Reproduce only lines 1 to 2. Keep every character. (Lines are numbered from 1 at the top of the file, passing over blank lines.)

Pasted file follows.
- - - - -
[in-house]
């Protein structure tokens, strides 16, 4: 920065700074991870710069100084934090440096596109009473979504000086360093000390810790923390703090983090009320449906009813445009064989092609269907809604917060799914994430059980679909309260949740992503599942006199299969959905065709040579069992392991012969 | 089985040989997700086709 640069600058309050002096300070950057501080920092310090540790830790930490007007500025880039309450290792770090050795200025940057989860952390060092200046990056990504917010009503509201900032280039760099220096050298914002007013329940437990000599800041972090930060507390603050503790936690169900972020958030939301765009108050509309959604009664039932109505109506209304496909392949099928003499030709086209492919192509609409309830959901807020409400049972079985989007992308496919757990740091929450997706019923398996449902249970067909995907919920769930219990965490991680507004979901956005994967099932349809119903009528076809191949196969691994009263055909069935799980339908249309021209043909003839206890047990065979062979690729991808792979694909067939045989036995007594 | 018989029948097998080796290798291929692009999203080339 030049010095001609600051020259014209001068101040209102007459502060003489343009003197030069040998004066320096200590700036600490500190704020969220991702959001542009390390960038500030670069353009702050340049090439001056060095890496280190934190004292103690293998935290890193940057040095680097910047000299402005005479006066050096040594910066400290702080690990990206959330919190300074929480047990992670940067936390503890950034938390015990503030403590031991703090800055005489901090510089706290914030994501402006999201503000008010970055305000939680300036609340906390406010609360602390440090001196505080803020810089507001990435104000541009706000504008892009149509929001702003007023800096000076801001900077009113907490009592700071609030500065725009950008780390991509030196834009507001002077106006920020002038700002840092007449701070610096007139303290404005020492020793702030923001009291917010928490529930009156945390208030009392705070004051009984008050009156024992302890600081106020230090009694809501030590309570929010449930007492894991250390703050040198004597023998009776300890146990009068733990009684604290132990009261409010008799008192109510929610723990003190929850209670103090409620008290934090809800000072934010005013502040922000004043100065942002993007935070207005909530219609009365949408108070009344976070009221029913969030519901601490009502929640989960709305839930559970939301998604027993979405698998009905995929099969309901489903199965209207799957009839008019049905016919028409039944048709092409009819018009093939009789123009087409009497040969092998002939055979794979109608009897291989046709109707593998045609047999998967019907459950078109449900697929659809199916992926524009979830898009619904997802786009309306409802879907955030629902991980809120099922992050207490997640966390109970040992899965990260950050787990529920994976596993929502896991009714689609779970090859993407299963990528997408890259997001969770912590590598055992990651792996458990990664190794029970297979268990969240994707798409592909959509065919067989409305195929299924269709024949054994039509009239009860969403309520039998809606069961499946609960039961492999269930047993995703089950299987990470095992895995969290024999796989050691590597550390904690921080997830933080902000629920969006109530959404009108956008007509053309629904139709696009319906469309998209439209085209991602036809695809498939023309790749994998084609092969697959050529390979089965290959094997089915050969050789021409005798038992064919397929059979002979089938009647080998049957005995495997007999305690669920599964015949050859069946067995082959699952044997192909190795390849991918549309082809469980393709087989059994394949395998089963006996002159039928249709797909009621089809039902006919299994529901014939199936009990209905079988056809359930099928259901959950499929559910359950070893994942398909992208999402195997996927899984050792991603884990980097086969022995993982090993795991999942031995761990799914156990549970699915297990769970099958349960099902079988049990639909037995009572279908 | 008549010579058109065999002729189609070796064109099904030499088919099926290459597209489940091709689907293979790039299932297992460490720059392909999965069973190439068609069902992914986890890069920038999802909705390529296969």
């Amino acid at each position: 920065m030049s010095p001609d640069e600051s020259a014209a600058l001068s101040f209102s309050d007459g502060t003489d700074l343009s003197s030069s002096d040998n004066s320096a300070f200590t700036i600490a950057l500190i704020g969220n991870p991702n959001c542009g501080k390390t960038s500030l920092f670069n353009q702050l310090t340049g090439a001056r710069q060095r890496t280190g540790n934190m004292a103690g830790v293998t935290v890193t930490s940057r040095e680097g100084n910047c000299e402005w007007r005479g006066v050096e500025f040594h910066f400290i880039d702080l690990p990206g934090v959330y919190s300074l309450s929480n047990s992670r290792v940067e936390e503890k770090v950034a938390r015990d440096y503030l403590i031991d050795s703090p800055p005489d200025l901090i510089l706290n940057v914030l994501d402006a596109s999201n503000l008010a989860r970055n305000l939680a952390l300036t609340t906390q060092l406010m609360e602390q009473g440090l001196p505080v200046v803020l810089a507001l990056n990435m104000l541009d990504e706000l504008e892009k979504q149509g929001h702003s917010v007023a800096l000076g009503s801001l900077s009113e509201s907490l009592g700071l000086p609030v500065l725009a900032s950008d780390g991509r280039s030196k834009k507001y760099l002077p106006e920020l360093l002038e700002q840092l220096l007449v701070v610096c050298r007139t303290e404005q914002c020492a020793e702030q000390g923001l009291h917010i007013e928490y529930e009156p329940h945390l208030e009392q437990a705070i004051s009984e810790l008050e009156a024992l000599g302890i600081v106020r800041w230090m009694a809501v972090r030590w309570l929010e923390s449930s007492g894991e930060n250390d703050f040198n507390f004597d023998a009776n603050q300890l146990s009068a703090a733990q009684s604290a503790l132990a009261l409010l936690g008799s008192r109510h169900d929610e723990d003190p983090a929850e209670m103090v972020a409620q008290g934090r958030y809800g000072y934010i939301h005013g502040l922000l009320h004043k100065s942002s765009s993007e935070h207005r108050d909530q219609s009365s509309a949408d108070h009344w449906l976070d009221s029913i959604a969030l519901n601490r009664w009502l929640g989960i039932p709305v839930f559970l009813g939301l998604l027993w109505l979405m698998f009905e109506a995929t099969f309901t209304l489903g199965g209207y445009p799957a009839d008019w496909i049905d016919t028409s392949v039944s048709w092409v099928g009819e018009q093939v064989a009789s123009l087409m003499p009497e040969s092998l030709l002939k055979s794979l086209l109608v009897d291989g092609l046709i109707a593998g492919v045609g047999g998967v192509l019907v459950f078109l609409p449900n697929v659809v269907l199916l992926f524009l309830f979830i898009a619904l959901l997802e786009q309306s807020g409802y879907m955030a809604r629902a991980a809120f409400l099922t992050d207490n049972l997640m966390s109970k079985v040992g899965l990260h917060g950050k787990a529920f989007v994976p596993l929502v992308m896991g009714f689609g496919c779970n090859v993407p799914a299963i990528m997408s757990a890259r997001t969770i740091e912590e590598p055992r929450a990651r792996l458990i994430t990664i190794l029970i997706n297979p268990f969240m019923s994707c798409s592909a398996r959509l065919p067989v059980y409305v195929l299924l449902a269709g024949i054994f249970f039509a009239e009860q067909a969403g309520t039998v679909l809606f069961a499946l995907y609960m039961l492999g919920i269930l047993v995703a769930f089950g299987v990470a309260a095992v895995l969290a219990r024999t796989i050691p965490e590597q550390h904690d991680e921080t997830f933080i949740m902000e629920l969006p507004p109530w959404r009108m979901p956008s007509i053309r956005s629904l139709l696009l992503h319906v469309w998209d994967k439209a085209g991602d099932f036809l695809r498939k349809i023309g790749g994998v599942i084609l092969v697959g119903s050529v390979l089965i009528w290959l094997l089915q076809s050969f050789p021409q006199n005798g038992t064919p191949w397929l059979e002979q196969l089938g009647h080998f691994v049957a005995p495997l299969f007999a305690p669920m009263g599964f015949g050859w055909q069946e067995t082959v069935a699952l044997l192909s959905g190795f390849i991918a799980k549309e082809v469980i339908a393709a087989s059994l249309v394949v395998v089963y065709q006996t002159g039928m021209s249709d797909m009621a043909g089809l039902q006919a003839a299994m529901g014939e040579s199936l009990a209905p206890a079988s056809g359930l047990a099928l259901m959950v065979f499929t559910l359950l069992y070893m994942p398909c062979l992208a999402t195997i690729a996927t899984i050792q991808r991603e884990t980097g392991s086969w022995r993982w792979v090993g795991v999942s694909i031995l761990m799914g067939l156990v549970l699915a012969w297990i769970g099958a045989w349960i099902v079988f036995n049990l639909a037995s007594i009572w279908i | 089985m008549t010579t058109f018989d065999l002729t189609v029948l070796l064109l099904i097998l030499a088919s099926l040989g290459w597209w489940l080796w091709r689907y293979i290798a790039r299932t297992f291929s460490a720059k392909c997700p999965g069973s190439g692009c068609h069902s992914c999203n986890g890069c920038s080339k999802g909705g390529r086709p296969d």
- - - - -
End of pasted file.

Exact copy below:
[in-house]
């Protein structure tokens, strides 16, 4: 920065700074991870710069100084934090440096596109009473979504000086360093000390810790923390703090983090009320449906009813445009064989092609269907809604917060799914994430059980679909309260949740992503599942006199299969959905065709040579069992392991012969 | 089985040989997700086709 640069600058309050002096300070950057501080920092310090540790830790930490007007500025880039309450290792770090050795200025940057989860952390060092200046990056990504917010009503509201900032280039760099220096050298914002007013329940437990000599800041972090930060507390603050503790936690169900972020958030939301765009108050509309959604009664039932109505109506209304496909392949099928003499030709086209492919192509609409309830959901807020409400049972079985989007992308496919757990740091929450997706019923398996449902249970067909995907919920769930219990965490991680507004979901956005994967099932349809119903009528076809191949196969691994009263055909069935799980339908249309021209043909003839206890047990065979062979690729991808792979694909067939045989036995007594 | 018989029948097998080796290798291929692009999203080339 030049010095001609600051020259014209001068101040209102007459502060003489343009003197030069040998004066320096200590700036600490500190704020969220991702959001542009390390960038500030670069353009702050340049090439001056060095890496280190934190004292103690293998935290890193940057040095680097910047000299402005005479006066050096040594910066400290702080690990990206959330919190300074929480047990992670940067936390503890950034938390015990503030403590031991703090800055005489901090510089706290914030994501402006999201503000008010970055305000939680300036609340906390406010609360602390440090001196505080803020810089507001990435104000541009706000504008892009149509929001702003007023800096000076801001900077009113907490009592700071609030500065725009950008780390991509030196834009507001002077106006920020002038700002840092007449701070610096007139303290404005020492020793702030923001009291917010928490529930009156945390208030009392705070004051009984008050009156024992302890600081106020230090009694809501030590309570929010449930007492894991250390703050040198004597023998009776300890146990009068733990009684604290132990009261409010008799008192109510929610723990003190929850209670103090409620008290934090809800000072934010005013502040922000004043100065942002993007935070207005909530219609009365949408108070009344976070009221029913969030519901601490009502929640989960709305839930559970939301998604027993979405698998009905995929099969309901489903199965209207799957009839008019049905016919028409039944048709092409009819018009093939009789123009087409009497040969092998002939055979794979109608009897291989046709109707593998045609047999998967019907459950078109449900697929659809199916992926524009979830898009619904997802786009309306409802879907955030629902991980809120099922992050207490997640966390109970040992899965990260950050787990529920994976596993929502896991009714689609779970090859993407299963990528997408890259997001969770912590590598055992990651792996458990990664190794029970297979268990969240994707798409592909959509065919067989409305195929299924269709024949054994039509009239009860969403309520039998809606069961499946609960039961492999269930047993995703089950299987990470095992895995969290024999796989050691590597550390904690921080997830933080902000629920969006109530959404009108956008007509053309629904139709696009319906469309998209439209085209991602036809695809498939023309790749994998084609092969697959050529390979089965290959094997089915050969050789021409005798038992064919397929059979002979089938009647080998049957005995495997007999305690669920599964015949050859069946067995082959699952044997192909190795390849991918549309082809469980393709087989059994394949395998089963006996002159039928249709797909009621089809039902006919299994529901014939199936009990209905079988056809359930099928259901959950499929559910359950070893994942398909992208999402195997996927899984050792991603884990980097086969022995993982090993795991999942031995761990799914156990549970699915297990769970099958349960099902079988049990639909037995009572279908 | 008549010579058109065999002729189609070796064109099904030499088919099926290459597209489940091709689907293979790039299932297992460490720059392909999965069973190439068609069902992914986890890069920038999802909705390529296969």